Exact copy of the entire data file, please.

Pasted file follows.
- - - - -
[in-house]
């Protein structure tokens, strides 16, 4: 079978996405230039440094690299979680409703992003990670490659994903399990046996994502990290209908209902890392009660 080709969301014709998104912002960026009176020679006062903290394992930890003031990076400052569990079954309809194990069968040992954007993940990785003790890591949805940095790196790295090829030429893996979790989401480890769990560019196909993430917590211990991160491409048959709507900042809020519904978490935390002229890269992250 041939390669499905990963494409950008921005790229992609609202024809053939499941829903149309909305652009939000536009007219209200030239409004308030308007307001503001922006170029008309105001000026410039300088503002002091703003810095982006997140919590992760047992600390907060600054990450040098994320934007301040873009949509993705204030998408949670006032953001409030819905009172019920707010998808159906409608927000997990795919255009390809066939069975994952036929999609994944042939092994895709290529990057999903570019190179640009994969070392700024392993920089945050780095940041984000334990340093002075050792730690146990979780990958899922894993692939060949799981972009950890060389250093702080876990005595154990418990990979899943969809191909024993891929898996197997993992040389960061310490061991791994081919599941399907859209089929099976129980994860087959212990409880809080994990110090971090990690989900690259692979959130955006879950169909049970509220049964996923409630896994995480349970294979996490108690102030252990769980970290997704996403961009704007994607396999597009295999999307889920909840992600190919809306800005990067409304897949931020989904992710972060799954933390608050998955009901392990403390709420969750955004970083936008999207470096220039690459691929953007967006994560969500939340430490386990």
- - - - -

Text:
[in-house]
């Protein structure tokens, strides 16, 4: 079978996405230039440094690299979680409703992003990670490659994903399990046996994502990290209908209902890392009660 080709969301014709998104912002960026009176020679006062903290394992930890003031990076400052569990079954309809194990069968040992954007993940990785003790890591949805940095790196790295090829030429893996979790989401480890769990560019196909993430917590211990991160491409048959709507900042809020519904978490935390002229890269992250 041939390669499905990963494409950008921005790229992609609202024809053939499941829903149309909305652009939000536009007219209200030239409004308030308007307001503001922006170029008309105001000026410039300088503002002091703003810095982006997140919590992760047992600390907060600054990450040098994320934007301040873009949509993705204030998408949670006032953001409030819905009172019920707010998808159906409608927000997990795919255009390809066939069975994952036929999609994944042939092994895709290529990057999903570019190179640009994969070392700024392993920089945050780095940041984000334990340093002075050792730690146990979780990958899922894993692939060949799981972009950890060389250093702080876990005595154990418990990979899943969809191909024993891929898996197997993992040389960061310490061991791994081919599941399907859209089929099976129980994860087959212990409880809080994990110090971090990690989900690259692979959130955006879950169909049970509220049964996923409630896994995480349970294979996490108690102030252990769980970290997704996403961009704007994607396999597009295999999307889920909840992600190919809306800005990067409304897949931020989904992710972060799954933390608050998955009901392990403390709420969750955004970083936008999207470096220039690459691929953007967006994560969500939340430490386990």